onlycondemned it as a dangerous book for the laity, but
COmplaned of it to the king, and proceeded against those that
read it with great severity. His majesty, Henry VIII called it in by
way of proclamation, June, 15[30], and promised a more
correct translation. But says Neal, "it was impossible to stop the
curiosity of the people so long, for though the bishops bought
up and burnt all they could meet with, the Testament was
reprinted abroad and sent over to merchants in London, who
dispersed the copies privately among their acquaintance[s] and
friends." "At length it was moved in convocation that the whole
Bible should be translated into English and set up in churches;
but most of the old clergy were against it. They said this would
lay the foundation for immmerable heresies, as it had done in
Germany, and that the people mere not proper judges of the
sense of scriptures. To which it was replied that the scriptures
were written at first in the vulgar tongue; that our Saviour
comanded his hearers to search the scriptures, that It was
necessary the people could do so now. These arguments
prevailed with the majority to consent that the petition should
be presented to the king, that his majesty would please to give
order about it. But the old bishops were too much disinclined
to move in it. The Reformers, therefore, were forced to have
recourse to Tyndal's translation."

Two remarkable facts in the history of the first translators of


the scriptures are worthy of particular notice. The first is that all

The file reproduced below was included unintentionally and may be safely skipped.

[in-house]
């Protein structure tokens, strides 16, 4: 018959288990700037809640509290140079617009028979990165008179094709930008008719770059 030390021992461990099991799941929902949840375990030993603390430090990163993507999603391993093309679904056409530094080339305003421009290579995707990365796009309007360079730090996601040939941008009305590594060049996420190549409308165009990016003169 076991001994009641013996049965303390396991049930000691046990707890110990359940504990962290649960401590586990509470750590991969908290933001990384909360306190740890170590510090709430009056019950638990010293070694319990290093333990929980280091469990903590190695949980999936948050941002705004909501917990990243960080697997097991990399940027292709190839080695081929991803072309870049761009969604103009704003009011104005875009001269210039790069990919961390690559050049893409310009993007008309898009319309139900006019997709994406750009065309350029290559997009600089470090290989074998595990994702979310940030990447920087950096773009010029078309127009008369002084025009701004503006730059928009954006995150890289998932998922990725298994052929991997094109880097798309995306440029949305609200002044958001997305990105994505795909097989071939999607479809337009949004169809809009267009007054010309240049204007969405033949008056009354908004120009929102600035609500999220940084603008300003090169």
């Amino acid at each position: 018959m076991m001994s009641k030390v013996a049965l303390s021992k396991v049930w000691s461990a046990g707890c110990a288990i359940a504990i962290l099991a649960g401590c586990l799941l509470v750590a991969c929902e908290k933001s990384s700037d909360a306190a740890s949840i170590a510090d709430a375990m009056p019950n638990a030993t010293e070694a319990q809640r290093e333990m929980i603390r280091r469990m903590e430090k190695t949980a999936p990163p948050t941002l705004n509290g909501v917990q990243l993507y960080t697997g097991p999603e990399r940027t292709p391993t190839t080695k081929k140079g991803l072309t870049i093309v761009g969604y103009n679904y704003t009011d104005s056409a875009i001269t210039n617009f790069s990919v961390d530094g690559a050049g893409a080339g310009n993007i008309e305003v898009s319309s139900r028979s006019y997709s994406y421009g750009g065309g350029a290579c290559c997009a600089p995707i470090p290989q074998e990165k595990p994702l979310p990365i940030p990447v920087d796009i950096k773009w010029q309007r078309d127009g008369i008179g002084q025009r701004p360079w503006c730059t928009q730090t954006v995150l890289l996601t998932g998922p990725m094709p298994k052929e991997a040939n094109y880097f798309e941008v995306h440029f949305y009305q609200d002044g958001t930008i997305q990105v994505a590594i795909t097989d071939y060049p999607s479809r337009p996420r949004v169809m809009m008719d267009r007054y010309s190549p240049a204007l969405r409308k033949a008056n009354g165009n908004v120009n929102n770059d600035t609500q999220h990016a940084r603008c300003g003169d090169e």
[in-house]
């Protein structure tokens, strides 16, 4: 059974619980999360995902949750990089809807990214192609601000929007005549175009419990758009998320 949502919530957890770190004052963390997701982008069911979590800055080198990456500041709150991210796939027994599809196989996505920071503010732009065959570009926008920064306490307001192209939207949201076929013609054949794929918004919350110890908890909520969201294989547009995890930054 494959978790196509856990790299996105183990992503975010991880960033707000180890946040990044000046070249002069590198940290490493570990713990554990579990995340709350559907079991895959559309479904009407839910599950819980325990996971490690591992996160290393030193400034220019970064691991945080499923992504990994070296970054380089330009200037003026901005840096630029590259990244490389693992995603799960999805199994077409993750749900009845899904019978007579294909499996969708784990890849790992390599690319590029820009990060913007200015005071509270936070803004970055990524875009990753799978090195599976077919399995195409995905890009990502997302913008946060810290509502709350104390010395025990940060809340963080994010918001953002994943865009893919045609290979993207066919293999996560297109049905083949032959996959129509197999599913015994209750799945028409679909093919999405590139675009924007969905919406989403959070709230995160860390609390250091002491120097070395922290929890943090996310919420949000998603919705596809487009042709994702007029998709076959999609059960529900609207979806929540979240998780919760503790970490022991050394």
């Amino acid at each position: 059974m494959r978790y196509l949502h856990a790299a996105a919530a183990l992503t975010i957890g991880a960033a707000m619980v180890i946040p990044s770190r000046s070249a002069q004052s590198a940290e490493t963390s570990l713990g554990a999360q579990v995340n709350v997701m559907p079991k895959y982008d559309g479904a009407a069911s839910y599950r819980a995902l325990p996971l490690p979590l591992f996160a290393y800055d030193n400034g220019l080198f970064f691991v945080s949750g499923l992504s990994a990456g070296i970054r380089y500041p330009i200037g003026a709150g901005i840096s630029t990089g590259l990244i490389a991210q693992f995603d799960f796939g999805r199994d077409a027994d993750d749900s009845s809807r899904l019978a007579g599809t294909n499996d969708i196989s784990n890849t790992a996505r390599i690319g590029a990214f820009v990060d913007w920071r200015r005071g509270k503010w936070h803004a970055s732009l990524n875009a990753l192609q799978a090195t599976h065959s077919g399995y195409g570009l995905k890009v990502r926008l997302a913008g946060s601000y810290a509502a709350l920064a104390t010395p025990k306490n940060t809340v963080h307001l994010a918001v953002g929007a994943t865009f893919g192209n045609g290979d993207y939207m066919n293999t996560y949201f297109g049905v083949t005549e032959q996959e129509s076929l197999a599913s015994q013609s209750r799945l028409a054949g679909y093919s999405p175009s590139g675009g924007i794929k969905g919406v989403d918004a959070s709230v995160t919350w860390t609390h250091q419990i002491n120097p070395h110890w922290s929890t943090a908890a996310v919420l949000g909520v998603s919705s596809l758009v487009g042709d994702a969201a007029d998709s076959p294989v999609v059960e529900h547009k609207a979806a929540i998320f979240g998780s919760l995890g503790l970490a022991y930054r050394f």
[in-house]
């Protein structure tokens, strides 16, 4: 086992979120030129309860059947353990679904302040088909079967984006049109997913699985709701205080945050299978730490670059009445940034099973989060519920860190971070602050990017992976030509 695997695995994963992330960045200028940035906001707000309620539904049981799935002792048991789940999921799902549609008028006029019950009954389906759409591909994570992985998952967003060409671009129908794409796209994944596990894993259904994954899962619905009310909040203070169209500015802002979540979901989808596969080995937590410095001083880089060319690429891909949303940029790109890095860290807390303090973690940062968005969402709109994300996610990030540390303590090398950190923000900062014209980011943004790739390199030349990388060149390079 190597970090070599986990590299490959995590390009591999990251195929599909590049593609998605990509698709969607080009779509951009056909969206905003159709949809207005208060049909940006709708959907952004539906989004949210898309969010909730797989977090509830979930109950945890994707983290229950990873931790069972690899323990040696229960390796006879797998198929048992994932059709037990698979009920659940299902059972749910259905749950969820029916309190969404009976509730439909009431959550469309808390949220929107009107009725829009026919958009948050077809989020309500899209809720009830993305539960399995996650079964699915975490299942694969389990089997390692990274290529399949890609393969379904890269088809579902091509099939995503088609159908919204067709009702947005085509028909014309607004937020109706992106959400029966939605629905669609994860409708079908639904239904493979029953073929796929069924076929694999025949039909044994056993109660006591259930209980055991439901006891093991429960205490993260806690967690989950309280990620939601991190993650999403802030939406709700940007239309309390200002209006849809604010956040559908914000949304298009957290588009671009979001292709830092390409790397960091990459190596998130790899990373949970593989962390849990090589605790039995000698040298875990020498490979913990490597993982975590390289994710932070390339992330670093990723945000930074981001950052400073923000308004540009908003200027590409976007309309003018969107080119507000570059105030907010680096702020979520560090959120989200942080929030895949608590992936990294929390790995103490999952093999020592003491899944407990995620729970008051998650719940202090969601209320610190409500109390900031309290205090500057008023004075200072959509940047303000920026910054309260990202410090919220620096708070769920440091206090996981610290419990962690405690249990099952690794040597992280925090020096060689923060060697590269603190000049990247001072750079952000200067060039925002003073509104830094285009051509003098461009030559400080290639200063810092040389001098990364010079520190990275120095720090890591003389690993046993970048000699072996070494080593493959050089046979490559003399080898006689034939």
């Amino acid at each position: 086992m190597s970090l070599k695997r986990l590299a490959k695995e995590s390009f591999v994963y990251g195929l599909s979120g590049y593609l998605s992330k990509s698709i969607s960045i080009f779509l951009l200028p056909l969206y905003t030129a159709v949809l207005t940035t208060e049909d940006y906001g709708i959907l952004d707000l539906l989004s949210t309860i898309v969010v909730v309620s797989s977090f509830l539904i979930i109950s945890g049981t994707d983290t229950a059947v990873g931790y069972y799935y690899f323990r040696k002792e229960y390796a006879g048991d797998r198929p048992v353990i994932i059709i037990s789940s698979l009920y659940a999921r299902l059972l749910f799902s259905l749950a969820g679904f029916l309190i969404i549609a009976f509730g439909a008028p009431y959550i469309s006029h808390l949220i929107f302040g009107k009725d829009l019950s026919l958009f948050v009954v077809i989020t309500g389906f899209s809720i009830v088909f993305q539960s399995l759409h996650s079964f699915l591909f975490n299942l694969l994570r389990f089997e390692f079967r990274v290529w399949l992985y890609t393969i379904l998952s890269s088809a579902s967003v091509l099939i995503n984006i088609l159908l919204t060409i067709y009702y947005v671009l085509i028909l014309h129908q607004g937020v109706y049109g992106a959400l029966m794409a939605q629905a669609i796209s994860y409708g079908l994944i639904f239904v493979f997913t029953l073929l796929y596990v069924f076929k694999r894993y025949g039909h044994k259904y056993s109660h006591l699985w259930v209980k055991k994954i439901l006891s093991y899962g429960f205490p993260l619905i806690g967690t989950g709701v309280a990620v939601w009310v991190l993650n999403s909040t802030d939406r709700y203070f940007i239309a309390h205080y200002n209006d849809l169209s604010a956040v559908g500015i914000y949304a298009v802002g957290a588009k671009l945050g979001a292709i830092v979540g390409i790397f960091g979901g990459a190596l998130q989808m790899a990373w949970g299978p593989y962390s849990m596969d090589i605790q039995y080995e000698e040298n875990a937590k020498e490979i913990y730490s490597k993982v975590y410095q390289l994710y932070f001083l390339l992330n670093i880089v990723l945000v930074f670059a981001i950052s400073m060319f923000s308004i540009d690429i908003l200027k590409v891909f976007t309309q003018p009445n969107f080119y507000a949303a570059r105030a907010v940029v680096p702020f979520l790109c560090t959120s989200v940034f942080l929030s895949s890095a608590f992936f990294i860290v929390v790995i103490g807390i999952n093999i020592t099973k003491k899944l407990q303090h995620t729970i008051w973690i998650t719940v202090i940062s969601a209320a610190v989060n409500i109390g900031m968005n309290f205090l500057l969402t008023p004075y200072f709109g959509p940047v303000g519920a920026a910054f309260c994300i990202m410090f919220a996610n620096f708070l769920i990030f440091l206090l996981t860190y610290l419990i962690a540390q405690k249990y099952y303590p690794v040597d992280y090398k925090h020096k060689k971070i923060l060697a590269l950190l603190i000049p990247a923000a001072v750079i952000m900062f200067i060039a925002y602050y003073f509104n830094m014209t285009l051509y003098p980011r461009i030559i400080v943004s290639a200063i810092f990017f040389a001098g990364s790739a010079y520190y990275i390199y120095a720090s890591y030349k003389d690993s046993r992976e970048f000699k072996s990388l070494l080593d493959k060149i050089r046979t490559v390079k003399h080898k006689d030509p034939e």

who attained to the honor of first reformers attempted to give
a translation of the scriptures in the vulgar tongue of the
people they labored to reform. Peter Waldus, A.D. 1160,
attempted a translation of the four Gospels into the French
language. John Wickliffe, A.D. 1367, translated the New
Testament into English, Martin Luther gave a translation of the
Bible into German. Olivetan translated into the French, and
Beza, the friend and companion of Calvin, rendered the New
Testament into Latin. The second fact is, that the reigning
clergy uniformly opposed these translations under the pretext
of their inaccuracy, and their dangerous tendency amongst the
laity.

But to return to the English Bible, it is a fact worthy of some


attention, that Wickliffe, who gave the first translation, was
condemned as a heretic, and after his death, the orthodox dug
up his bones and burned them. William Tyndal, too, who gave
the second Engfish translation, was condemned to death and
executed as a heretic.

William Tyndal’s New Testament was printed in one octavo


volume, without a name, without any marginal references, or
table at the end. In the year 1536 it had passed through five
editions in Holland. Tyndal also made a good progress in
translating the Old Testament The five books of Moses, the
books of Joshua, Judges, Ruth, the two books of Samuel, the
Kings and Chronicles, with Nehemiah and Jonas, were
translated by him. Miles Coverdale and John Rogers finished it.
Some marginal notes were added which gave offence to
theclergy and the whole work was prohibited by authority,
Tyndal translated, as Wickliffe before him, from the Vulgate
Latin, and not from the Greek. Archbishop Cranmer reviewed
and

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corrected it, leaving out the notes and prologue, cancelled the
name of Tyndal, and gave it the fictitious name of Thomas
Matthews' Bible. It was sometiems called Cranmer's Bible,
though in fact it was still Tyndal’s transation corrected. The
Archbishop's name and influence obtained the royal authority.
and it was read by all sorts of people.
EDITOR.